Psychologists explain why some people get a thrill from frightening films.
Horror movies: you either love them or hate them. It’s rare you’ll find anyone sitting on the fence about cult classics like The Texas Chainsaw Massacre, watter Netflix has just announced will be getting a sequel.
Murderous villain Leatherface will return in a follow-up to the notorious 1974 movie set in the present day, directed by David Blue Garcia.
Coming some 47 years after the original release, the announcement highlights the fact that the horror genre has remained popular for decades – but not with all cinema-goers.
So why do some people love nothing more than snuggling up on the sofa and enjoying a parade of gruesome murders, ghostly apparitions, paranormal activity (or all of the above) while others cower behind a cushion whenever films take a frightening turn?
“Horror movies allow us to experience fear in a safe environment,” says Dr Gregory Warwick counselling psychologist at Quest Psychology Services (questpsychologyservices.co.uk). “The body reacts with a fight of flight response but without there being any actual danger. This provides a real thrill and exhilaration like you’d find with other adventurous activities.”
Plus, these pulse-quickening films provide a kind of escapism: “The tense moments within horror films almost force us to be completely present and focused on what is going on in the film, this provides a positive distraction from whatever else is going on in our lives at the time that we might not want to think about.”
Psychologist Lee Chambers (leechambers.org) compares watching a movie about, byvoorbeeld, a serial killer, to going on a roller coaster ride, where you get to see “people breaking social norms – it’s the fascination between the balance of good and evil, a lot of people really like the idea of exploring that”.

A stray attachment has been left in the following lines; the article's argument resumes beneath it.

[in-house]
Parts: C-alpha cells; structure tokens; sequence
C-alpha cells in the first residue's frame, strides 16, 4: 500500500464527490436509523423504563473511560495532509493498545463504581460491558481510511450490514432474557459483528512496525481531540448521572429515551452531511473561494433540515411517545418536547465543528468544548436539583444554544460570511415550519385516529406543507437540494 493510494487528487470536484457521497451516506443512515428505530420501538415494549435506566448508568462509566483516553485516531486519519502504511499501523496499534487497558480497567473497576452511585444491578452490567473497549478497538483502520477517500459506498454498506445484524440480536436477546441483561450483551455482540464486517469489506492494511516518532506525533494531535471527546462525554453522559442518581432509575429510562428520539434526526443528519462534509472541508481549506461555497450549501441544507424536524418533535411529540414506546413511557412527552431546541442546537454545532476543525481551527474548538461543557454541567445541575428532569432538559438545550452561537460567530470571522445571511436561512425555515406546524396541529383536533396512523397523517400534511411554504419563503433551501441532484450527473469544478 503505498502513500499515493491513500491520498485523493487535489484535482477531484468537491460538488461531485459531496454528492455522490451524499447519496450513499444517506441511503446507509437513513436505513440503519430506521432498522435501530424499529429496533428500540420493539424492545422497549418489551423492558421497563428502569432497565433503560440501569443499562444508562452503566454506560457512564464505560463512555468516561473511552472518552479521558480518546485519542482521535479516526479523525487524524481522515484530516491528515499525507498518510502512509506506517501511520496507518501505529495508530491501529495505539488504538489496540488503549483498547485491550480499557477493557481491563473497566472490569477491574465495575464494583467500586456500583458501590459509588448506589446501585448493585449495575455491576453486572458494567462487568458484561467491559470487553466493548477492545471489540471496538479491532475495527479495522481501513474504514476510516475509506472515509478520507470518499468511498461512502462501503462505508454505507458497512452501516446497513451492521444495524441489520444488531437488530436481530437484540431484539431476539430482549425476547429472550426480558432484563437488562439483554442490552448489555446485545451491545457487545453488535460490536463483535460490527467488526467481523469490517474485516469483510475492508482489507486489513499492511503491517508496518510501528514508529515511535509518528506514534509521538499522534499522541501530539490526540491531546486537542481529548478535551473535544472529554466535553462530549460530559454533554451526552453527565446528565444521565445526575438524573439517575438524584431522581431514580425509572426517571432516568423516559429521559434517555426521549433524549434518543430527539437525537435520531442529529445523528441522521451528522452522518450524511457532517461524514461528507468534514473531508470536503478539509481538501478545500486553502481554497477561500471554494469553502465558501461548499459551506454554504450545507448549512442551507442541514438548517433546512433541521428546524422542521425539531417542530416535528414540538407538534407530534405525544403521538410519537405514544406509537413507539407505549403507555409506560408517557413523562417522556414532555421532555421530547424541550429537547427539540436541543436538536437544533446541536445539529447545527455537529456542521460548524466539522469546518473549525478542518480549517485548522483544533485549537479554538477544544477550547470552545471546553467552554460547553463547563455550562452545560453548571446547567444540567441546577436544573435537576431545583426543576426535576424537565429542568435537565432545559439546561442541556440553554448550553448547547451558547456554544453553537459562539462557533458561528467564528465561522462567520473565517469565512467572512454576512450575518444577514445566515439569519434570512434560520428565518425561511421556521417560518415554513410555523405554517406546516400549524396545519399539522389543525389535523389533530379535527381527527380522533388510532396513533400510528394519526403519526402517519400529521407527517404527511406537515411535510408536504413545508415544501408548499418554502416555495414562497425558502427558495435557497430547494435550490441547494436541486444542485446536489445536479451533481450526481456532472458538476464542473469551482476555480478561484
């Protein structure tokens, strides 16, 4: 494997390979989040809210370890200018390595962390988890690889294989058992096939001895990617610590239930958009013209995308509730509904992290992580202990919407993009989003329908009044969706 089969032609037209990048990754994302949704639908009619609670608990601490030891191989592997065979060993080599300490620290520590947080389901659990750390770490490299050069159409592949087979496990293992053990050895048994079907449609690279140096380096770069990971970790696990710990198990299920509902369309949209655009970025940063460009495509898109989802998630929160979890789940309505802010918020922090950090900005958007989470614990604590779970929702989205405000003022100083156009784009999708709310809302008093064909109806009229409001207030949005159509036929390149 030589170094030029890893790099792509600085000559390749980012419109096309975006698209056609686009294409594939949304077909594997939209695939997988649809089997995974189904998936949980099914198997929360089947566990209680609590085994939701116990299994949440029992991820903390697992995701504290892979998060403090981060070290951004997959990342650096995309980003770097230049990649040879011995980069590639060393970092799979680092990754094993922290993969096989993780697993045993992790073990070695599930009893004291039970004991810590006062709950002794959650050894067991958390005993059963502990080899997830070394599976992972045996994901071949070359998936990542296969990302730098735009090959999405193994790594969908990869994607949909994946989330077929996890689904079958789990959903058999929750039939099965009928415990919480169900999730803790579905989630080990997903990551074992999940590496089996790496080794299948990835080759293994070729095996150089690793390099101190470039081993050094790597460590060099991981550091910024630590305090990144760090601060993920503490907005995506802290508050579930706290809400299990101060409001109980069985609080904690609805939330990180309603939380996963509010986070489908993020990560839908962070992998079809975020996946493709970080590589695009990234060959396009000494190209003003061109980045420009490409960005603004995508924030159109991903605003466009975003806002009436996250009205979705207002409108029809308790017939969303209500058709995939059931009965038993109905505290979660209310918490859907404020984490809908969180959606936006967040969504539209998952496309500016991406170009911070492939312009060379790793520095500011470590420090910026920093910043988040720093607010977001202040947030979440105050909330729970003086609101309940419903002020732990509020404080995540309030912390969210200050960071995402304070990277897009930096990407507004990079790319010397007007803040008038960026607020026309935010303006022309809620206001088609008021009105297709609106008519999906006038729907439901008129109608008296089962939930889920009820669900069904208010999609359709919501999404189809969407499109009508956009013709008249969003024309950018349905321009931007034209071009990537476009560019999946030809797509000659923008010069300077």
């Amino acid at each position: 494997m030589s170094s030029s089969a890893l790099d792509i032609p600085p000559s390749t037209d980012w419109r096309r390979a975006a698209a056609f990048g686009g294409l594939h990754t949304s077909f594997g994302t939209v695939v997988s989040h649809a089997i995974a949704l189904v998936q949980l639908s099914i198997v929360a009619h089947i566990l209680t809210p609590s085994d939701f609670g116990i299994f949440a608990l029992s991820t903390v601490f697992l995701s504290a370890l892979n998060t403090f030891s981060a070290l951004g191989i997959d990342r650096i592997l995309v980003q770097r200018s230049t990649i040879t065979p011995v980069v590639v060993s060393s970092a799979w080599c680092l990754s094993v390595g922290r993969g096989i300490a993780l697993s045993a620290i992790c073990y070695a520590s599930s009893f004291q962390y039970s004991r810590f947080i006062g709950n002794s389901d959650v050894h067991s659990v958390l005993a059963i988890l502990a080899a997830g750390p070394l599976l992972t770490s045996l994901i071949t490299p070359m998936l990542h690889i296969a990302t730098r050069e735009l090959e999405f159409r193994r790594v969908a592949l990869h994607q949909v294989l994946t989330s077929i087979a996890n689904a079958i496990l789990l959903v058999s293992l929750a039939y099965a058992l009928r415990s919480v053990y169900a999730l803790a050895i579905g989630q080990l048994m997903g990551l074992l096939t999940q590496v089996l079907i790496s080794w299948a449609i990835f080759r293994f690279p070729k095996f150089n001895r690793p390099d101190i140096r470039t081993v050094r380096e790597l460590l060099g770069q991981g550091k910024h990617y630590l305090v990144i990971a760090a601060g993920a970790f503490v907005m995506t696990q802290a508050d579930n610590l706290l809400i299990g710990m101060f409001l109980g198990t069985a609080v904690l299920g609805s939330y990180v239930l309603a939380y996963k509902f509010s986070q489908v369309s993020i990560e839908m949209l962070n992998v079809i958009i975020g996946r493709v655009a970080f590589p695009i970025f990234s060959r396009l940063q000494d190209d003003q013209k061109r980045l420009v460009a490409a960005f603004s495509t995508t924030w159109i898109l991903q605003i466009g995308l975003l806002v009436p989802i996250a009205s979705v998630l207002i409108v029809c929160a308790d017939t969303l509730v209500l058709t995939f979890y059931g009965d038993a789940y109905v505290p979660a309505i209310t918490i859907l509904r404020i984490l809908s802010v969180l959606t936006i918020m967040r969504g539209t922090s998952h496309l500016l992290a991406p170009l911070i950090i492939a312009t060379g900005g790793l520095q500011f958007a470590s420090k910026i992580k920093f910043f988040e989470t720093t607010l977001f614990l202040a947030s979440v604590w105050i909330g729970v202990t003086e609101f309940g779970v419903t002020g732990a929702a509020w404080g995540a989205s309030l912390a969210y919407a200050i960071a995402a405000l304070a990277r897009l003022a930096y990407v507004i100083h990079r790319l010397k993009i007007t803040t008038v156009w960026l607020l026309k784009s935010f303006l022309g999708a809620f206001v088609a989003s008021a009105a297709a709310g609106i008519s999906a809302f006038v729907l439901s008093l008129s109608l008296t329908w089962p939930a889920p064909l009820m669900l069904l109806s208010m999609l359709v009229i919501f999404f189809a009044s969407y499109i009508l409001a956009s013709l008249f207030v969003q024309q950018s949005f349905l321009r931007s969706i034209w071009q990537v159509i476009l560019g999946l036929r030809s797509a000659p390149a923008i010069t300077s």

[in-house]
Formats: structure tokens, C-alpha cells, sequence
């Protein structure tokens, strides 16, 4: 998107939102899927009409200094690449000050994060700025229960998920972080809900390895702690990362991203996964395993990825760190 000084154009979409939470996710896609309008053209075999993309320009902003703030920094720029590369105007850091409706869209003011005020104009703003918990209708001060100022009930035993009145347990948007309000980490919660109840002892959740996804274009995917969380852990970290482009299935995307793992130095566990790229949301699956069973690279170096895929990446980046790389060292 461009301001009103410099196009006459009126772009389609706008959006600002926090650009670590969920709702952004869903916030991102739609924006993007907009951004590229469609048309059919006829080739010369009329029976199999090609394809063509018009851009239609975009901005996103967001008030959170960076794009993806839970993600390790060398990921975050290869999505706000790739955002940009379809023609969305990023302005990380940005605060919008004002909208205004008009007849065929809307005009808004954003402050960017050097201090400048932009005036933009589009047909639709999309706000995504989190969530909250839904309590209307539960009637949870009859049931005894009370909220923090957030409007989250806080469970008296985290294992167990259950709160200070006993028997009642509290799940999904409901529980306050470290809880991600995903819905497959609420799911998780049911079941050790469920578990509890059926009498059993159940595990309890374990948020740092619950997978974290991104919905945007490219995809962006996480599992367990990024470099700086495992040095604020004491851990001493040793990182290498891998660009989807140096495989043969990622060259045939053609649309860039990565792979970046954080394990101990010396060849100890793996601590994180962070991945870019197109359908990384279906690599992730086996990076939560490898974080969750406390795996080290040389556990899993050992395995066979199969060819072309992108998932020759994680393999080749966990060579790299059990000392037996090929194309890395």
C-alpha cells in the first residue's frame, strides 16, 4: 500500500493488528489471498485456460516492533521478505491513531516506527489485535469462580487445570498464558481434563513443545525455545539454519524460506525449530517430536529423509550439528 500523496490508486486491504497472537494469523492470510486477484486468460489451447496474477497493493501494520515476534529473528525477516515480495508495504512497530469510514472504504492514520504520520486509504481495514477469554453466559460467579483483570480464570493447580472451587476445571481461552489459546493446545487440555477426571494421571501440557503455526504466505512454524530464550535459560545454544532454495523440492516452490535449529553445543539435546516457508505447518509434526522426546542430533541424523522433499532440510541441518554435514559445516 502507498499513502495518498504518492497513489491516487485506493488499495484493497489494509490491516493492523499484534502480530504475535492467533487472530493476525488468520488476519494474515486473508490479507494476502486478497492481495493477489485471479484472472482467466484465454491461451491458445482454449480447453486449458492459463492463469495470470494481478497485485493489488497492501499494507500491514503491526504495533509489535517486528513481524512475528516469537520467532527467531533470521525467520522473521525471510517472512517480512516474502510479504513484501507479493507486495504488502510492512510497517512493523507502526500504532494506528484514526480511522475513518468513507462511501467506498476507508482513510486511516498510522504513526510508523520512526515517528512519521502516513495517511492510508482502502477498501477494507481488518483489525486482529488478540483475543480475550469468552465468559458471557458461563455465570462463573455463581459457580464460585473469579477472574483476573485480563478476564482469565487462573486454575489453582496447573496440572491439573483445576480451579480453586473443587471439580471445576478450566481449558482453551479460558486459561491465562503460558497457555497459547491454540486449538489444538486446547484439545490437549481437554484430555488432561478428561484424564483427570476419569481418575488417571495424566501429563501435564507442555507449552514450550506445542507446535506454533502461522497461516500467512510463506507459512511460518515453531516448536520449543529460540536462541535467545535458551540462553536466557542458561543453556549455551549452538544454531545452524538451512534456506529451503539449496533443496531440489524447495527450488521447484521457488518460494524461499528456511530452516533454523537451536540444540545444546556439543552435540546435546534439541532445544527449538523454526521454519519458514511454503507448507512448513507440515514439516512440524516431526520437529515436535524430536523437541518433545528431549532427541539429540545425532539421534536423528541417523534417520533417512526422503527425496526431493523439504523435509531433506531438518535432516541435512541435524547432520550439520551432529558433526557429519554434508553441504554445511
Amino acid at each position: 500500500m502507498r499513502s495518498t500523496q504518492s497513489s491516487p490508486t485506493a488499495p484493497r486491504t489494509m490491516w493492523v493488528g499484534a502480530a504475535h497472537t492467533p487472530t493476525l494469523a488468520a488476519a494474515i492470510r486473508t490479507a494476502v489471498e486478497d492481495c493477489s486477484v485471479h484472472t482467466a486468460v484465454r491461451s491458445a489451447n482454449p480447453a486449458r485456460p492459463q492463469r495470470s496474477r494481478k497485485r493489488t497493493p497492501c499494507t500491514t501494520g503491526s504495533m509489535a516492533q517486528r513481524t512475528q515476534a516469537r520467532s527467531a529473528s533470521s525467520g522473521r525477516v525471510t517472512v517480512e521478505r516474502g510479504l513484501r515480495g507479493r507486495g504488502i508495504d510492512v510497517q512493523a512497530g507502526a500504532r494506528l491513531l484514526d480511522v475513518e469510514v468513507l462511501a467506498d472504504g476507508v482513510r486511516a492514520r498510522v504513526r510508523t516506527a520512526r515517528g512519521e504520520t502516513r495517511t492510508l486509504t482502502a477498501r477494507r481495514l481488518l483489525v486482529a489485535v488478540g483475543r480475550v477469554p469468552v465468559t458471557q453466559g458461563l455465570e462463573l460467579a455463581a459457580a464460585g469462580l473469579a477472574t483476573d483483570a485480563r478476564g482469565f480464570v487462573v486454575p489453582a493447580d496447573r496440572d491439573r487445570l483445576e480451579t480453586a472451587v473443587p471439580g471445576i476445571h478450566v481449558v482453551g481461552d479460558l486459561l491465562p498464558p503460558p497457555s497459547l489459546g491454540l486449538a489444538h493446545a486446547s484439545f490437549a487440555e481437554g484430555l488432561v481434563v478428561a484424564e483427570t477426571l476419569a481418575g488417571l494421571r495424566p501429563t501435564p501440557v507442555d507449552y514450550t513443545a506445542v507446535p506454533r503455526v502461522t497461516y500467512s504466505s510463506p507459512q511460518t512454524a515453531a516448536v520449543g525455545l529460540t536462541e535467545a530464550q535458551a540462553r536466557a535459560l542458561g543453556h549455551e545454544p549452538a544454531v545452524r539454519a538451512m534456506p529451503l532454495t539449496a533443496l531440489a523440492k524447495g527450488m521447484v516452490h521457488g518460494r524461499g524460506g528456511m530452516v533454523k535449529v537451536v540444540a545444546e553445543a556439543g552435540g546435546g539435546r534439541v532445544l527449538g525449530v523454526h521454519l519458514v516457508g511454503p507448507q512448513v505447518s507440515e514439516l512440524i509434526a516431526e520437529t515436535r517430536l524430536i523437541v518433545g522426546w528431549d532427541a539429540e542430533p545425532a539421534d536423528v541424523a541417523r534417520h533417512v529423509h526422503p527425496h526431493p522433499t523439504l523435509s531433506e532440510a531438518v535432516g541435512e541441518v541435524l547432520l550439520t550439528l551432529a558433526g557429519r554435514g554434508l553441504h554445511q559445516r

The end of the film is like stepping off the roller coaster: “We know that at some point, those who carry on the evil plan actually find themselves being brought to task, which is quite fulfilling in its own way.”
But for horror haters, it’s unlikely they’d be able to get through the terrifying opening scene, let alone make it all the way to the happy ending.
“There are plenty that do not like horror films,” says Warwick. “Whether that’s [because of] a low tolerance to seeing the gore and having visceral reactions or that once the film is over the fear stays as we ruminate on what we’ve seen.”
Egter, daar kon actually be a psychological benefit to watching slasher films.
Warwick continues: “DBT (Dialectical Behavioural Therapy) recommends that using different media can help you when you are feeling distressed, with one of the options being to use horror. Whilst it might sound bizarre, getting your body to react with a different emotion such as feeling excited or scared from watching a horror movie can help shift people out of feeling very distressed.”
Natuurlik, if you find certain films anxiety-inducing or triggering, don’t force yourself to sit through them, but it might help to dip your toe in the horror pond every so often and see how you feel.
“Maybe every few years, try and just see,” says Chambers. Whether it’s at home or at the cinema, have someone with you “so you feel supported and that you’re not on your own in the situation, should it get a little bit high on the emotional spectrum.”
If you can’t cope with the blood/guts/ghost of a child creepily singing nursery rhymes, don’t worry about it.
Chambers adds: “There’s absolutely nothing wrong with it not being the genre for you. Because we’re all unique individuals and there’s a real beauty to finding something that you do enjoy and doing a little bit more of that, especially when times are a bit unstable and a little bit unsettled.”